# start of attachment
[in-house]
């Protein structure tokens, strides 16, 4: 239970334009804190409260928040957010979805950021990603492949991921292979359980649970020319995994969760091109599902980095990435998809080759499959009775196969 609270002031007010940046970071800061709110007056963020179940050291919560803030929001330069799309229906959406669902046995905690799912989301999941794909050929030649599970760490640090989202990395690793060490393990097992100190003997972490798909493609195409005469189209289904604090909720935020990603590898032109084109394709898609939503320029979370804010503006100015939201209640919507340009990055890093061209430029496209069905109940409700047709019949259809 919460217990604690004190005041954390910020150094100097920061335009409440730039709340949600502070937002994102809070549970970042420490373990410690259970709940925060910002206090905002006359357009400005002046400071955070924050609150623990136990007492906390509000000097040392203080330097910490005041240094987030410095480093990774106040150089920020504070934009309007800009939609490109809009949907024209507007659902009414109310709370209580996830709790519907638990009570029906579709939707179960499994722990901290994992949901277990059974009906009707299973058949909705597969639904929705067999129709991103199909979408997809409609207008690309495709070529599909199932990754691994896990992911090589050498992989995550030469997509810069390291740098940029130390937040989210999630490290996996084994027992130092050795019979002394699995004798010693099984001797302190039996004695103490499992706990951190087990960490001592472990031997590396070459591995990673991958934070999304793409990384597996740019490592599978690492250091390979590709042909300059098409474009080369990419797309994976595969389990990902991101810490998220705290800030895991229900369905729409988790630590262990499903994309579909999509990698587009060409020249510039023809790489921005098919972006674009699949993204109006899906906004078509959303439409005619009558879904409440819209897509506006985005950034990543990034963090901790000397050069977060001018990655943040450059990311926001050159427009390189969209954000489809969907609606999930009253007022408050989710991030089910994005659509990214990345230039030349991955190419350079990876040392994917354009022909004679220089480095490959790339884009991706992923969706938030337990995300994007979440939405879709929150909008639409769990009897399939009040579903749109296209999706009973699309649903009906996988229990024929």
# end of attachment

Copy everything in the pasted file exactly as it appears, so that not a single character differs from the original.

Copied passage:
[in-house]
């Protein structure tokens, strides 16, 4: 239970334009804190409260928040957010979805950021990603492949991921292979359980649970020319995994969760091109599902980095990435998809080759499959009775196969 609270002031007010940046970071800061709110007056963020179940050291919560803030929001330069799309229906959406669902046995905690799912989301999941794909050929030649599970760490640090989202990395690793060490393990097992100190003997972490798909493609195409005469189209289904604090909720935020990603590898032109084109394709898609939503320029979370804010503006100015939201209640919507340009990055890093061209430029496209069905109940409700047709019949259809 919460217990604690004190005041954390910020150094100097920061335009409440730039709340949600502070937002994102809070549970970042420490373990410690259970709940925060910002206090905002006359357009400005002046400071955070924050609150623990136990007492906390509000000097040392203080330097910490005041240094987030410095480093990774106040150089920020504070934009309007800009939609490109809009949907024209507007659902009414109310709370209580996830709790519907638990009570029906579709939707179960499994722990901290994992949901277990059974009906009707299973058949909705597969639904929705067999129709991103199909979408997809409609207008690309495709070529599909199932990754691994896990992911090589050498992989995550030469997509810069390291740098940029130390937040989210999630490290996996084994027992130092050795019979002394699995004798010693099984001797302190039996004695103490499992706990951190087990960490001592472990031997590396070459591995990673991958934070999304793409990384597996740019490592599978690492250091390979590709042909300059098409474009080369990419797309994976595969389990990902991101810490998220705290800030895991229900369905729409988790630590262990499903994309579909999509990698587009060409020249510039023809790489921005098919972006674009699949993204109006899906906004078509959303439409005619009558879904409440819209897509506006985005950034990543990034963090901790000397050069977060001018990655943040450059990311926001050159427009390189969209954000489809969907609606999930009253007022408050989710991030089910994005659509990214990345230039030349991955190419350079990876040392994917354009022909004679220089480095490959790339884009991706992923969706938030337990995300994007979440939405879709929150909008639409769990009897399939009040579903749109296209999706009973699309649903009906996988229990024929």